BY CASSIDY NOWASAD
Disney’s recently released Beauty and the Beast, a musical romantic dark fantasy, is a live-action remake of Disney’s 1991 animated film of the same name.
In the movie, an odd woman named Belle ends up from her quaint town with her father to being imprisoned in an enchanted castle by a fearsome Beast, who soon falls in love with her.
There, she learns his dark past along with the story behind his talking furniture and fixtures. Belle throughout the movie tries to evade Gaston, a narcissistic hunter who is obsessed to have her for himself, ultimately leading to a confrontation between both suitors.
Emma Watson’s singing at the beginning of the movie was dreadfully auto-tuned, sounding like it was shoved through a VCR and pulled out again. As for Watson’s acting abilities, they were not bad; however, she seems to be slightly stale and show no real internalization of character.
Beast was really amazing mostly due to makeup, costume, and CGI really immersing you into his personality. The actor really took on that over exaggerated sort of hostility and internal compassion very well.
The movie did recover as it progressed to the scenes at Beast’s castle where the effort significantly improved, and the way they included the song “Human Again from Beast” as opposed to the house furnishings was very well composed and suited the movie so much more, bringing tears from some members of the audience.
My favorite song visually was “Be our Guest.” The bright colors and well-refined CGI were striking, and it tended to be the favorite of most children. Gaston’s performance was okay, as it did not leave a long lasting impact, but rather an indifferent one. I think the actor is very talented but did not suit the role. One of the most lovable characters was Belle’s father Maurice (Kevin Kline) in the movie, who portrayed a sweet and quirky personality that really impacted the audience.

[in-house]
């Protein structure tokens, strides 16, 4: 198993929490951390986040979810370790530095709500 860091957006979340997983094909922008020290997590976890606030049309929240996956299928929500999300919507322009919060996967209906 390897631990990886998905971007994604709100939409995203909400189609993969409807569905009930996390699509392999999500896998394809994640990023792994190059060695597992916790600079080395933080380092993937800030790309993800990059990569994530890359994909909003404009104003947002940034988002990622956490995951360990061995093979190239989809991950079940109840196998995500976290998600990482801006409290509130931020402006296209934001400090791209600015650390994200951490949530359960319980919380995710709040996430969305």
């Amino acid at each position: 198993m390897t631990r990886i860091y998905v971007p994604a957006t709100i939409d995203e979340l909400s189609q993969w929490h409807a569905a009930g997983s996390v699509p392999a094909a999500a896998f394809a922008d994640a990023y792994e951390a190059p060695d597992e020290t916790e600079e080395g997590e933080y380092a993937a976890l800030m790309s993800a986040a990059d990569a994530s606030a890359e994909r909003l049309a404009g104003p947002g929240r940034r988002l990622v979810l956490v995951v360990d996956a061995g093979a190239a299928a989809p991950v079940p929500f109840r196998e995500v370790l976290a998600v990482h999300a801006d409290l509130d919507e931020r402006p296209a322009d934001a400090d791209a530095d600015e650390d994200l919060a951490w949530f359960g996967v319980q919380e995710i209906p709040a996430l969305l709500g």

The back story they gave to Belle and Beast is probably one of my favorite things included in Disney’s remake of this classic movie.
It answered so many questions the first movie had left open-ended and stayed true to the time period of the movie.
The portrayal of Gaston as a man with controlled anger issues with his ‘friend’ LeFou was probably one of the most striking adjustments made by the directors.
The movie also deserves credit for its diversity with the multi-racial cast and queer characters; Lefou references in “Gaston” how there was a bite mark on his lower stomach, this along with other things gives this movie prevalent homoerotic subtext.
In the ending also one of the rioters is transformed into woman’s clothing and shows a liking to it, later dancing in the same outfit with LeFou.
As for the visual compositions, the opening seemed almost like you were viewing a play with a horrible camera recording, and scene structure however as the movie furthered to the portions of Beast’s castle the effects and cinematic charm completely transformed.
The garden in Beast’s’ Castle was probably my favorite part attraction wise; the flowers and the way they wrapped around the circular center piece white as the snow while Beast and Beauty talk is almost enchanting. The effects were stunning toward the ending as the castle crumbled, and wolves hunted the characters.
Beast’s extremely detailed and refined makeup and costume, along with his CGI talking house fixtures, made him feel incredibly life-like. However, this juxtaposes the beginning of the movie as it was clear they cared much less with some terrible green screen effects, and camera work as you follow Belle. The later portrayal of Paris was also astonishing, it felt as though you were truly brought into the 14th century.
This movie was mostly seen as an appeal to younger kids, but in actuality seems to be suited more to teens and adults, with its dark themes and historical references. It is definitely worth the trip to the theatre it is overall a very well made movie and the changes made are generally for the better.
Featured image is courtesy of Laurie Sparham © 2016 Disney Enterprises, Inc.
- Beast and Belle are given a backstory
- Graphics are extremely well done
- LGBT/multiracial inclusive cast
- Lovable characters
- Beginning is slow, and has bad visuals
- Gaston didn’t suit his role